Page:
When talking about primary food production on the island of Ireland, it is critical to keep in mind the very considerable differences in the basic structure of agriculture on either side of the border.

In the Republic, the trends which started with the ending of the milk quota era in 2015 can still be seen in the most recent data on cow numbers where the dairy cow herd has expanded as the beef cow herd contracted.

This has happened while the total number of cows has remained relatively fixed at 2.5 million. (Figure 1)

In the North, the situation is considerably more stable, with the total number of dairy cows virtually unchanged across the period, while there has been a small drop in the number of beef cows. (Figure 2).

With the current uncertainty around the nitrates derogation, it is very unclear what the coming years will bring for cow numbers in the Republic, but there is no reason to think that the trend that has been in place for almost a decade now will slow.

This does not mean that Ireland is facing a shortage of beef – in fact, beef production in the Republic by volume has been remarkably stable over recent years as dairy-beef systems become more prevalent. (Figure 3)

In the tillage sector, the total area under crops has been relatively stable for the past decade, which on the face of it is a good thing.

However, in the Republic of Ireland there has been a Government drive to increase the area under tillage, which has so far failed to produce any meaningful results. (Figure 4).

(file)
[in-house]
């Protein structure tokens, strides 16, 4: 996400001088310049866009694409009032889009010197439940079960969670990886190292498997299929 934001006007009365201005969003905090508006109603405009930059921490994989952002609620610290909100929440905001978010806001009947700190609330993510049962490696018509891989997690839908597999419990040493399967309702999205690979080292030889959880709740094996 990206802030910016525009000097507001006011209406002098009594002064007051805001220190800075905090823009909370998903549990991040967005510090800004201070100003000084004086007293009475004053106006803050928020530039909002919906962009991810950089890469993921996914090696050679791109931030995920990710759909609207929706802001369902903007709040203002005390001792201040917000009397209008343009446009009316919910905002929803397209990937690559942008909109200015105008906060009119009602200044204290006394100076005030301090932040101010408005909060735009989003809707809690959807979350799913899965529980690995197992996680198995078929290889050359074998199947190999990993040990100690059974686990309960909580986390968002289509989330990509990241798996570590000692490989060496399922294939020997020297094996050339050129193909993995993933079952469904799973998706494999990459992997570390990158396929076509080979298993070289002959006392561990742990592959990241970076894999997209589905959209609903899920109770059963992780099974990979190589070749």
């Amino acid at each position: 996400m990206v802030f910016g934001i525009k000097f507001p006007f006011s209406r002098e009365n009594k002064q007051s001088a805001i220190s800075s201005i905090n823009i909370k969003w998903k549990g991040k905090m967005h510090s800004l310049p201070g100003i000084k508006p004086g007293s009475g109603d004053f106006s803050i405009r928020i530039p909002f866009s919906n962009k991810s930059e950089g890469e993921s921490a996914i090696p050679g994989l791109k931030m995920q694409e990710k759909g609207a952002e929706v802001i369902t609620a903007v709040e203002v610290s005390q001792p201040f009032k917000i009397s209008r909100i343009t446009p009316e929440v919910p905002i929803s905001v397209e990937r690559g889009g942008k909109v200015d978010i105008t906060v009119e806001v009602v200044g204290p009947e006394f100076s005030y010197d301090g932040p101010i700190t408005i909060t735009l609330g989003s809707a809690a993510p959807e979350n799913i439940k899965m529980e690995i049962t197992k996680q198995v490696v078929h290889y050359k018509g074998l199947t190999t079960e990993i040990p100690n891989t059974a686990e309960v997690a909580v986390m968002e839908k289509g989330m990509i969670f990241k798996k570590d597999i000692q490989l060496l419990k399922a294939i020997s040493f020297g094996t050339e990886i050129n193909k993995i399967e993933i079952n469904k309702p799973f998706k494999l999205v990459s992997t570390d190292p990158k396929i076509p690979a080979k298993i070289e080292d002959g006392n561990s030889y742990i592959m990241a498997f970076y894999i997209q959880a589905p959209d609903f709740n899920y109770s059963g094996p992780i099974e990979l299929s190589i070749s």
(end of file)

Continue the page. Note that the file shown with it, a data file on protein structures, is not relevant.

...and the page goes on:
In last year’s Irish Farmers Journal/KPMG Agribusiness report we took a very in-depth look at what is happening when it comes to land use and land changes. In brief, the report found that in the Republic the greatest pressure on land use was from dairy farmers seeking to increase the size of their holdings to either maintain production levels or expand their operations.

That assessment came after a record year for dairy farm incomes and after the first cut in the nitrates derogation. From what we know about 2024 so far, that assessment still holds.


Industry estimates for the tillage sector in the Republic suggest there could be a drop of as much as 35,000ha this year, with Minister for Agriculture Charlie McConalogue recently saying that he was aware that income pressures in the sector, as well as the nitrates derogation uncertainty, were factor in that drop.

Other factors which we looked at last year continue to be relatively minor. While there has been an increasing uptake of alternative land uses such as solar, the impact on the overall picture is small.

Demand from an emerging Anaerobic Digester industry looking for feedstock has not appeared at all, entirely due to the failure of that sector to get off the ground in any meaningful sense in the Republic.

Fresh incentives, and more generous grants, for forestry have failed to provide any major uplift to that sector, with only 1,600ha planted in 2023 – this is only 20% of the government’s 8,000ha per year afforestation target.

Northern Ireland

Overall both the recent track record and the outlook suggest that in Northern Ireland we are seeing a rather stable position from the point of view of land use, with no single factor driving major changes on the ground. There is little reason to think this will change significantly over the coming years.

In the Republic it is significantly different with dairying and the nitrates directive remaining the driving force.

It is notable that government policy in tillage (with a target of 400,000ha), biomethane (5.7 terawatt-hours by 2030) and forestry (target 8,000ha per year) should all be drivers of land use change. Yet tillage is moving backwards, biomethane and anaerobic digestion are doing nothing and tree planting remains in the doldrums.